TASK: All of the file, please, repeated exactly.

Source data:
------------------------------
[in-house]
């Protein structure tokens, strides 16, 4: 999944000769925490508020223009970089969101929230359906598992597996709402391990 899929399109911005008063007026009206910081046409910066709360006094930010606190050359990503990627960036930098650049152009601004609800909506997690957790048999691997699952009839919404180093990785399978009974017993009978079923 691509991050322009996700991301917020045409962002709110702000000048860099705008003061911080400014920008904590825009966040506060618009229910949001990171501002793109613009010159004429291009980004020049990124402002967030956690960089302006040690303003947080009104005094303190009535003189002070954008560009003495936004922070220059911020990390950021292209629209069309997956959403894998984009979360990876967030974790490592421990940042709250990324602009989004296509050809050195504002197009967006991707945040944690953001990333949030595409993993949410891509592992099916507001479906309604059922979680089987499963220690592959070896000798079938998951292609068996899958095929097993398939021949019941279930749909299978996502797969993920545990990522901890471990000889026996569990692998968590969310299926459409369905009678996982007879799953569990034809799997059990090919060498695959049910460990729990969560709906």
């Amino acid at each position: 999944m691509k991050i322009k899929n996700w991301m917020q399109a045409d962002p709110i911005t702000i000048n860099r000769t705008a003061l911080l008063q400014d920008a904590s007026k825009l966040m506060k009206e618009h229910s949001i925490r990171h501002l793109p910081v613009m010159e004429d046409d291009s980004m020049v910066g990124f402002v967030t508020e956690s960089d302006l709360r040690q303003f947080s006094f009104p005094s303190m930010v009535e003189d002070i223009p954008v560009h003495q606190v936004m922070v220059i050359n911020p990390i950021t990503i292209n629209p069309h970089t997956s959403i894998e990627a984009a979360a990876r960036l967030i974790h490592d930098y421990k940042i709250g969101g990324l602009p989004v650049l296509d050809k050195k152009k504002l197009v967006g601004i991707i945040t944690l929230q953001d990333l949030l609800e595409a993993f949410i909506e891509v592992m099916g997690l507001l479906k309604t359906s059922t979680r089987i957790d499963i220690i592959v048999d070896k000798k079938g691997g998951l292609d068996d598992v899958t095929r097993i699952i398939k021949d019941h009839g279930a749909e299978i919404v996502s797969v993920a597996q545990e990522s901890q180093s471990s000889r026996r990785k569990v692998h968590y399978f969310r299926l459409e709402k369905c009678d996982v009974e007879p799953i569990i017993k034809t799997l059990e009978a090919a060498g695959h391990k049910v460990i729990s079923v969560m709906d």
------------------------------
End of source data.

[in-house]
């Protein structure tokens, strides 16, 4: 999944000769925490508020223009970089969101929230359906598992597996709402391990 899929399109911005008063007026009206910081046409910066709360006094930010606190050359990503990627960036930098650049152009601004609800909506997690957790048999691997699952009839919404180093990785399978009974017993009978079923 691509991050322009996700991301917020045409962002709110702000000048860099705008003061911080400014920008904590825009966040506060618009229910949001990171501002793109613009010159004429291009980004020049990124402002967030956690960089302006040690303003947080009104005094303190009535003189002070954008560009003495936004922070220059911020990390950021292209629209069309997956959403894998984009979360990876967030974790490592421990940042709250990324602009989004296509050809050195504002197009967006991707945040944690953001990333949030595409993993949410891509592992099916507001479906309604059922979680089987499963220690592959070896000798079938998951292609068996899958095929097993398939021949019941279930749909299978996502797969993920545990990522901890471990000889026996569990692998968590969310299926459409369905009678996982007879799953569990034809799997059990090919060498695959049910460990729990969560709906």
């Amino acid at each position: 999944m691509k991050i322009k899929n996700w991301m917020q399109a045409d962002p709110i911005t702000i000048n860099r000769t705008a003061l911080l008063q400014d920008a904590s007026k825009l966040m506060k009206e618009h229910s949001i925490r990171h501002l793109p910081v613009m010159e004429d046409d291009s980004m020049v910066g990124f402002v967030t508020e956690s960089d302006l709360r040690q303003f947080s006094f009104p005094s303190m930010v009535e003189d002070i223009p954008v560009h003495q606190v936004m922070v220059i050359n911020p990390i950021t990503i292209n629209p069309h970089t997956s959403i894998e990627a984009a979360a990876r960036l967030i974790h490592d930098y421990k940042i709250g969101g990324l602009p989004v650049l296509d050809k050195k152009k504002l197009v967006g601004i991707i945040t944690l929230q953001d990333l949030l609800e595409a993993f949410i909506e891509v592992m099916g997690l507001l479906k309604t359906s059922t979680r089987i957790d499963i220690i592959v048999d070896k000798k079938g691997g998951l292609d068996d598992v899958t095929r097993i699952i398939k021949d019941h009839g279930a749909e299978i919404v996502s797969v993920a597996q545990e990522s901890q180093s471990s000889r026996r990785k569990v692998h968590y399978f969310r299926l459409e709402k369905c009678d996982v009974e007879p799953i569990i017993k034809t799997l059990e009978a090919a060498g695959h391990k049910v460990i729990s079923v969560m709906d």